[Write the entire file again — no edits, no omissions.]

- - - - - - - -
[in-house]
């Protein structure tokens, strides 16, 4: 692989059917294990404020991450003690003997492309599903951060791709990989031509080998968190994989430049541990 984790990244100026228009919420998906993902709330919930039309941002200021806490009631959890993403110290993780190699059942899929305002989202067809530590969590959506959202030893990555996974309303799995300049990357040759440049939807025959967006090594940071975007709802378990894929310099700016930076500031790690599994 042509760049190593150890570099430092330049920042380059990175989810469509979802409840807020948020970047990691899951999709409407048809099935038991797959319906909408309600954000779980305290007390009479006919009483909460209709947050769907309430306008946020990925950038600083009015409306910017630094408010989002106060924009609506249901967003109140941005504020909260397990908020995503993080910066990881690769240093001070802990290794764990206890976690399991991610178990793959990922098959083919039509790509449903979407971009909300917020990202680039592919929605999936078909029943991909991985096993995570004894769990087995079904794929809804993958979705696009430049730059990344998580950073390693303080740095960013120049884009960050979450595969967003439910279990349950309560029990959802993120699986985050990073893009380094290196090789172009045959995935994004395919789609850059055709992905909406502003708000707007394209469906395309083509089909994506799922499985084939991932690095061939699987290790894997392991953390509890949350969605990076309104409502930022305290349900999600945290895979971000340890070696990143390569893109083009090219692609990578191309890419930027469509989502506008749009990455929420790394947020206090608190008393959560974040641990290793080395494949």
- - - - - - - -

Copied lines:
[in-house]
């Protein structure tokens, strides 16, 4: 692989059917294990404020991450003690003997492309599903951060791709990989031509080998968190994989430049541990 984790990244100026228009919420998906993902709330919930039309941002200021806490009631959890993403110290993780190699059942899929305002989202067809530590969590959506959202030893990555996974309303799995300049990357040759440049939807025959967006090594940071975007709802378990894929310099700016930076500031790690599994 042509760049190593150890570099430092330049920042380059990175989810469509979802409840807020948020970047990691899951999709409407048809099935038991797959319906909408309600954000779980305290007390009479006919009483909460209709947050769907309430306008946020990925950038600083009015409306910017630094408010989002106060924009609506249901967003109140941005504020909260397990908020995503993080910066990881690769240093001070802990290794764990206890976690399991991610178990793959990922098959083919039509790509449903979407971009909300917020990202680039592919929605999936078909029943991909991985096993995570004894769990087995079904794929809804993958979705696009430049730059990344998580950073390693303080740095960013120049884009960050979450595969967003439910279990349950309560029990959802993120699986985050990073893009380094290196090789172009045959995935994004395919789609850059055709992905909406502003708000707007394209469906395309083509089909994506799922499985084939991932690095061939699987290790894997392991953390509890949350969605990076309104409502930022305290349900999600945290895979971000340890070696990143390569893109083009090219692609990578191309890419930027469509989502506008749009990455929420790394947020206090608190008393959560974040641990290793080395494949």